What I Learned from "24"

In 2007, while speaking at an international conference on law and security, Supreme Court Justice Antonin Scalia cited the “hundreds of thousands of lives” saved by Counter Terrorist Unit agent Jack Bauer on the TV series "24" as a defense of “enhanced interrogation” tactics. And more recently, in a campaign ad, California Republican Senate hopeful Chuck DeVore asked the question, “Who would Jack Bauer vote for?”  Like Chuck DeVore and Justice Scalia, I too am a fan of "24. " And, what’s more, like them, I base many of my life decisions and my worldview on the actions of fictional characters on television. For example, if it wasn’t for Dr. House, I would never have discovered Vicodin. With a full week now to reflect upon the passing of this zeitgeist-defining American pop-culture phenomenon, I offer as tribute to the show some of the important lessons I have learned from the Bauer hour: 

 

CELL PHONES ARE MORE POWERFUL THAN NUCLEAR WEAPONS

As with the atom bomb, America must strive to achieve and maintain strict controls over the use of cell phones, PDAs, and BlackBerries.  Time and time again, "24" has demonstrated that when used correctly and yelled into with a gravely voice, they can prevent the deaths of millions.  At the same time the program reminded us that the shocking proliferation of Bluetooth wireless ear pieces among shady power brokers, string-pullers, genocidal dictators, arms dealers, terrorist madmen, and Goldman Sachs execs could doom us all. 

 

TORTURE WORKS ONLY ON BAD PEOPLE

Probably the most controversial aspect of the show was the relentless invocation of the “ticking time bomb” scenario to justify the use of torture.  Critics have complained that the show's portrayal of torture as an interrogation tactic is unrealistic and dangerous, given its real world implications. These terror-huggers fail to realize that "24" made clear that torture works only on evil people.  Terrorists will always tell you where the bomb is, whereas if you torture someone with a clean conscience--like Jack--they will hold out until their heart stops. As an added benefit, this phenomenon, in what passes for real life, makes it always easy to tell good from evil -- it's called "The Salem Effect."

 

EVERYONE IS S A TERRORIST

If nothing else, "24" has taught us all to be constantly vigilant about the apocalyptic terrorist threats that completely surround us.   Chances are you may already be involved in a terrorist plot and not even know it.  So if you suspect that you, your boss, ex-wife, neighbor, co-worker, fiancé, child, or sitting US President is a terrorist, you and they all probably are.  How can you be sure?  See the above lesson, about torture.

 

THE HR DEPARTMENT AT CTU IS THE MOST DANGEROUS ORGANIZATION IN THE WORLD

Whoever does the background checks on employees for the government’s Counter Terrorist Unit is either the single greatest threat facing America or is simply fulfilling a covert quota for traitors, moles, and double-agents required by all government agencies.  How else to explain a vetting process that seems to boil down to “Are you a terrorist or will you work for the terrorists? Check yes or no.”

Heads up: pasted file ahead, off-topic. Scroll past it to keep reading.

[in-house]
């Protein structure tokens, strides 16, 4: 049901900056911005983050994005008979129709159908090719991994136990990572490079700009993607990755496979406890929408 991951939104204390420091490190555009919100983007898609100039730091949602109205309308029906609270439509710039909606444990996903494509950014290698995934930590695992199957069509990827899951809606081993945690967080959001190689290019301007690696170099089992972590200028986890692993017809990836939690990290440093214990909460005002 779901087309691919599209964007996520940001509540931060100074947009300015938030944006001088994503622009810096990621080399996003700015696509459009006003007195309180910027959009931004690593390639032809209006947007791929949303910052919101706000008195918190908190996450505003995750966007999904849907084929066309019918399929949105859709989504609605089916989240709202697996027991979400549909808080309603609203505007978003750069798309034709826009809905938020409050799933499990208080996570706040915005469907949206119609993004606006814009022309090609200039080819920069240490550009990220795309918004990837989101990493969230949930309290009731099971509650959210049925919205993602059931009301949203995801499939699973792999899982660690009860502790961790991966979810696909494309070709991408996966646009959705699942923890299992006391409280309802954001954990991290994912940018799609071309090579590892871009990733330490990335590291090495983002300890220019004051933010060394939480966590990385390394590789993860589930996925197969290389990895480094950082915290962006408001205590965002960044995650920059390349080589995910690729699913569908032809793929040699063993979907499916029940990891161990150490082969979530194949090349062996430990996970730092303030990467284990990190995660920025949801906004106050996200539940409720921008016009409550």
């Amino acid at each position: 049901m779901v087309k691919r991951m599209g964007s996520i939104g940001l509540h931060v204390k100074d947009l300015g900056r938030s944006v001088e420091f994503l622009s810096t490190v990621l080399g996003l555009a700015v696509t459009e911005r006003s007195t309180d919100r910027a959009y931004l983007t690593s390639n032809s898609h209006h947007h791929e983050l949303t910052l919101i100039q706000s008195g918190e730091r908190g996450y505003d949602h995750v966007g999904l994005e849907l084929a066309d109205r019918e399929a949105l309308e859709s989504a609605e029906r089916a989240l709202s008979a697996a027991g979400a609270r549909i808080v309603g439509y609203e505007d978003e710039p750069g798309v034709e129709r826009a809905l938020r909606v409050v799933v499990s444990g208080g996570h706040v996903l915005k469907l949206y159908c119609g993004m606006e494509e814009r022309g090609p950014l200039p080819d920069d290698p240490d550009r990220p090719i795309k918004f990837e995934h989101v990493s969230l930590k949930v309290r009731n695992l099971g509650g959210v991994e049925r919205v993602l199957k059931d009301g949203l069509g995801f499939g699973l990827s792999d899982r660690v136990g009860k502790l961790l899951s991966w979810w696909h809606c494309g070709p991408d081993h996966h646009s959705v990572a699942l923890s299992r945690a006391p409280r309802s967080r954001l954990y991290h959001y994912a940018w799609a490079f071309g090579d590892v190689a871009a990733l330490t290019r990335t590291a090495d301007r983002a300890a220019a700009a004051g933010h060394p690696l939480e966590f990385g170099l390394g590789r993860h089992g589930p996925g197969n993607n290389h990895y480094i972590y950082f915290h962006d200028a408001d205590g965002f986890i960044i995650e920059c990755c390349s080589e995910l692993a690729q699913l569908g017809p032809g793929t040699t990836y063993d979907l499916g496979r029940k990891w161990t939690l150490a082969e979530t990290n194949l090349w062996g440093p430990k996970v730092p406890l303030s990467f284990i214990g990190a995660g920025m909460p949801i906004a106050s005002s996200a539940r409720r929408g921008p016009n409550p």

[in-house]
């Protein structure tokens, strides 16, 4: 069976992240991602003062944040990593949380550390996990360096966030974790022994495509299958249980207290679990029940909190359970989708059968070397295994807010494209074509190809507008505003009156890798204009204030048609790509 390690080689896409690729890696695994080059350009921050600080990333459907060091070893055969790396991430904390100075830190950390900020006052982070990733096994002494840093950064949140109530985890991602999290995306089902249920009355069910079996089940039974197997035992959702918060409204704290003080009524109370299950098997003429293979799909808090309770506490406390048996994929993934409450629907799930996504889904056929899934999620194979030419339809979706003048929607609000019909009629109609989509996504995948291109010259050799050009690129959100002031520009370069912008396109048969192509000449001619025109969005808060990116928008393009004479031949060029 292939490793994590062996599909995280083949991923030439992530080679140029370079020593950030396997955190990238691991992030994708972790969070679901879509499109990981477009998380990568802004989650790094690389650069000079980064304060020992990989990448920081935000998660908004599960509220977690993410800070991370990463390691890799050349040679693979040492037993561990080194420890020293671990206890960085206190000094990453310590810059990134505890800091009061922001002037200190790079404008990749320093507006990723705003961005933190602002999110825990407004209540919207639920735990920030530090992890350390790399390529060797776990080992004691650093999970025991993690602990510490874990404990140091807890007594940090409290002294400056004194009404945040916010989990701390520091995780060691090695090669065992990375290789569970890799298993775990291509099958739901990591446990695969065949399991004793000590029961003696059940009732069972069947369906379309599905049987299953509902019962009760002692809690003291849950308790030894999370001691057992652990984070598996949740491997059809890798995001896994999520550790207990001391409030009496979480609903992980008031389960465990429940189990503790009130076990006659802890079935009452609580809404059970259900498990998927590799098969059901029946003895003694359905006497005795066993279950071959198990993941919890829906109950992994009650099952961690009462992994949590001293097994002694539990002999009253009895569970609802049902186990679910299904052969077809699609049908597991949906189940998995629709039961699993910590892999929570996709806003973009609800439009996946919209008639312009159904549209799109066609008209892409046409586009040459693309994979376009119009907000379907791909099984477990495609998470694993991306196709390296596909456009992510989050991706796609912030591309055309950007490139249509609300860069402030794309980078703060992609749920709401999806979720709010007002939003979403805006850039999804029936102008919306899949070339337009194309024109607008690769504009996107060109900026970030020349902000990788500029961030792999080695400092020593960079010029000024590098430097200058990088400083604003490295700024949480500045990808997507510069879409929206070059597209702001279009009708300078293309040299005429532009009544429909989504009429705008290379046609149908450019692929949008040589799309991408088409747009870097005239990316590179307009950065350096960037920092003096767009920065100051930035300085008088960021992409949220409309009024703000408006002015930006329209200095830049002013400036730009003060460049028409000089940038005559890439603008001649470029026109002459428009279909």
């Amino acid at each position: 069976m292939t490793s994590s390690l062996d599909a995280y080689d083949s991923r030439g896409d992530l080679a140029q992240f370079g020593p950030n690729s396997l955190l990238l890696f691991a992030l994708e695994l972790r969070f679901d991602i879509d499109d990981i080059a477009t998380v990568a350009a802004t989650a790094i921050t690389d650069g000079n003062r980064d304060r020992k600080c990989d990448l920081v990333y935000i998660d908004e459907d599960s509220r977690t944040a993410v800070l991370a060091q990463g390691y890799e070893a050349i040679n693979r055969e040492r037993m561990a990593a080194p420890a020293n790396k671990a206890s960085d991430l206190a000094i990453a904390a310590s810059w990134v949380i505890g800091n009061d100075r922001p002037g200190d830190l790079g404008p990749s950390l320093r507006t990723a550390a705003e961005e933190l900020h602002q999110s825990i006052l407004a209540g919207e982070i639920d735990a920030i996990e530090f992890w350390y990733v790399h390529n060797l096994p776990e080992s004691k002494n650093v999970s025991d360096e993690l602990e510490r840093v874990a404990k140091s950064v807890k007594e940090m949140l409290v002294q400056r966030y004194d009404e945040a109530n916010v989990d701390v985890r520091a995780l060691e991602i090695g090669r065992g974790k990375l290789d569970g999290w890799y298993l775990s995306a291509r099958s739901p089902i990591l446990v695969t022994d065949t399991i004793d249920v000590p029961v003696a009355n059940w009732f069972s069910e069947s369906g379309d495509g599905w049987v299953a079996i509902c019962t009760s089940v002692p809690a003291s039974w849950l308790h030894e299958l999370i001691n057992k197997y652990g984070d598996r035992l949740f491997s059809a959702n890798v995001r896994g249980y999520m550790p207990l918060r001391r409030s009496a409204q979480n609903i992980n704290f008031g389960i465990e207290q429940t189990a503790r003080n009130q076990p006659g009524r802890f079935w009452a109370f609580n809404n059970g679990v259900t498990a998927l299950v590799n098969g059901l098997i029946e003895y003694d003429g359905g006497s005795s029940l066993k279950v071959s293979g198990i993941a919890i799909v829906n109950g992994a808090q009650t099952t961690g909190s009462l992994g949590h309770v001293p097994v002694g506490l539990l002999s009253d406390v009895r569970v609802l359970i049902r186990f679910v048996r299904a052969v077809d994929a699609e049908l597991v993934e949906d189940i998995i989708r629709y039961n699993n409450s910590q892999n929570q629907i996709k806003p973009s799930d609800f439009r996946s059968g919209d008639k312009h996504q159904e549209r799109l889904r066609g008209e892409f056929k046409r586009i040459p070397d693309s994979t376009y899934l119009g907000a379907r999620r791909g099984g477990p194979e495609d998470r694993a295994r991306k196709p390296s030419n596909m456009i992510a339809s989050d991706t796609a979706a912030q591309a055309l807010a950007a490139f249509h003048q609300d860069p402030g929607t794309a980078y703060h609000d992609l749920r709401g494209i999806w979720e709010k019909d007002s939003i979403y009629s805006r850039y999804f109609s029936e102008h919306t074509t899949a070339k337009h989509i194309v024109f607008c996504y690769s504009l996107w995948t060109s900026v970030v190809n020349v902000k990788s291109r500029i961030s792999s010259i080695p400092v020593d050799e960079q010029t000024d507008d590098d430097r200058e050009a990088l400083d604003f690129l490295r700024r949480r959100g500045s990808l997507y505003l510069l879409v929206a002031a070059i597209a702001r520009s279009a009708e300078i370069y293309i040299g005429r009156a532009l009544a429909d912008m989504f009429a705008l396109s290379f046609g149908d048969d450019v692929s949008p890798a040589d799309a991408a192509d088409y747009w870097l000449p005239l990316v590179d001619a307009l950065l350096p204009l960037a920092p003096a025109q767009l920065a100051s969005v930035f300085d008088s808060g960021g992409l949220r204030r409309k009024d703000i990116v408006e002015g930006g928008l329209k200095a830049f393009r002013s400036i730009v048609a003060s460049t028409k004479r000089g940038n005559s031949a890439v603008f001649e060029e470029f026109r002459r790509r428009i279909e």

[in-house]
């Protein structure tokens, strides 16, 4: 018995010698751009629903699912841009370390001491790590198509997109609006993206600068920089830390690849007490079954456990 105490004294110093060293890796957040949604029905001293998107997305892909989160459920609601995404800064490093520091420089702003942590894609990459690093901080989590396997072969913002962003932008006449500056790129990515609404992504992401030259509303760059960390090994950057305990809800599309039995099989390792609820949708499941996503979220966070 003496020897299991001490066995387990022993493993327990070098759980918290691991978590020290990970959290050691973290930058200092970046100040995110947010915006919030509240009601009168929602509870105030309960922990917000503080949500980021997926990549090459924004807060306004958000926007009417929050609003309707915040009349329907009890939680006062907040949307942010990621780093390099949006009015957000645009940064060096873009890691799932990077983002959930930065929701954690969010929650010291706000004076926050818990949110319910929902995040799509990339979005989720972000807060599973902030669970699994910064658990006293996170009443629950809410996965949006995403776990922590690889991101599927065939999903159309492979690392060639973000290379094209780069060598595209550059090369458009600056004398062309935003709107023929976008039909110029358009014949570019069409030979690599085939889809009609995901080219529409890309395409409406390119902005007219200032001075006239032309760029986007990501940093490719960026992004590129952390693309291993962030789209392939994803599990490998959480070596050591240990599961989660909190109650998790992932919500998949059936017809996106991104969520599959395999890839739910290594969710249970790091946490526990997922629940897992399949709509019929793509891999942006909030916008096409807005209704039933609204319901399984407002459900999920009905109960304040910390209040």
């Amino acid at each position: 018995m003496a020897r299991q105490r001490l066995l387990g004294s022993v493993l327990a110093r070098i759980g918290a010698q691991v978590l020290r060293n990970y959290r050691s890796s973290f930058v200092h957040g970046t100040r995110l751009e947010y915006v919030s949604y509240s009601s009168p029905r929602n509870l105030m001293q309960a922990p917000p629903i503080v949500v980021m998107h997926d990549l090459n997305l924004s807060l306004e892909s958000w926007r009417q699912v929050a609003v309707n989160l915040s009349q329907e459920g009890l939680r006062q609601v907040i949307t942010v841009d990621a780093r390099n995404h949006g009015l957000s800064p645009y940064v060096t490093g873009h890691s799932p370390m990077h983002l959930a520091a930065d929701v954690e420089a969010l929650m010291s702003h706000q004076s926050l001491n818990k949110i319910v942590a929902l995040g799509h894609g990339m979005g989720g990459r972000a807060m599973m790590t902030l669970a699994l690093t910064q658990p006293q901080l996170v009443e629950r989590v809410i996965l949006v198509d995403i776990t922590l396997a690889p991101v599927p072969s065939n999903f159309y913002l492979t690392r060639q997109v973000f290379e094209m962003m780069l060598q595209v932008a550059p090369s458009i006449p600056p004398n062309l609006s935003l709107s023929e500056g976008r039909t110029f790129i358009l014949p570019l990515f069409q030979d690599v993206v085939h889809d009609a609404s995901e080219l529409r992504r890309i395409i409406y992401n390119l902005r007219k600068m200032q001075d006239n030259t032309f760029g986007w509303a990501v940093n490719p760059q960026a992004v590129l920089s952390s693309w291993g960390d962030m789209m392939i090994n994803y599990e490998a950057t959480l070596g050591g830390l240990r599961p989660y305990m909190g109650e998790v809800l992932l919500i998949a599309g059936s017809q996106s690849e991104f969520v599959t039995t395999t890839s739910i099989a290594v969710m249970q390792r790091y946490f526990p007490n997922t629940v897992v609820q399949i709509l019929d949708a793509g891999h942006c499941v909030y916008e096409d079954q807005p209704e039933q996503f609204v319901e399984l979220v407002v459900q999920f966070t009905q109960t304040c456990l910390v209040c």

A BLACK PRESIDENT DOESN'T NECESSARILY MEAN THE END OF THE WORLD IS NEAR

"24" gave us our first black president, our first female president, and our second Richard Nixon president.  If it wasn’t for David Palmer, there might be no Barack Obama.   Yet unlike the usual Hollywood trope of dragging Morgan Freeman or Danny Glover into the White House right before an asteroid or tsunami hits, "24" gave us a black president who doesn’t preside over the what may be the end of the world. (But between Wall Street and the Gulf Coast things may yet work out according to script.)

 

HOW TO TELL TIME

Before "24," the numbers that flash in the corner of my television screen during sporting events confused me.  Sometimes they would seem to be getting bigger, while other times it looked like they were getting smaller. That was before I had "24's" tutorial to help me understand that they represented the passing of time.  I now get a full 8 episodes of sleep every night.

 

What I have learned from 24 will live on as testament to the legacy of the show, and will also provide solace, meaning, and protection for me and everyone else who just learned that life is a meaningless sham from the last epsiode of "Lost." 

 
 
Will Menaker hearts Chloe O’Brian.

April 16: ""Blue pottery vases and bowls for flowers are most attractive, and certain blue books...will repeat and emphasize color."

Donna Tartt's The Goldfinch is the winner of the 2014 Pulitzer Prize for Fiction. James Parker calls this Dickensian coming-of-age novel "an enveloping…

advertisement
Books, CDs, DVDs to know about now
Poems That Make Grown Men Cry

And women too.  Luminaries from Colin Firth to Nick Cave and Jonathan Franzen chose the poems that bring them to tears, and the result is a stunning collection of poignant verse from writers like Auden, Whitman, Bishop, Larkin, Neruda and many others.  Warning: choking-up hazard.

The King of Pain

Trapped beneath his entertainment system, reality TV mastermind Rick Salter reflects on his life and tries to piece together the events of the previous evening. Seth Kaufman’s romp is an outrageous meditation on pain and entertainment in a deranged world in which the two are often interchangeable.

The Good Inn

Frank Black, frontman for the Pixies, has written a transgressive historical fiction with shades of Thomas Pynchon (focused as it is on the history of explosives and cinematic pornography), all set in a hallucinatory Edwardian Europe.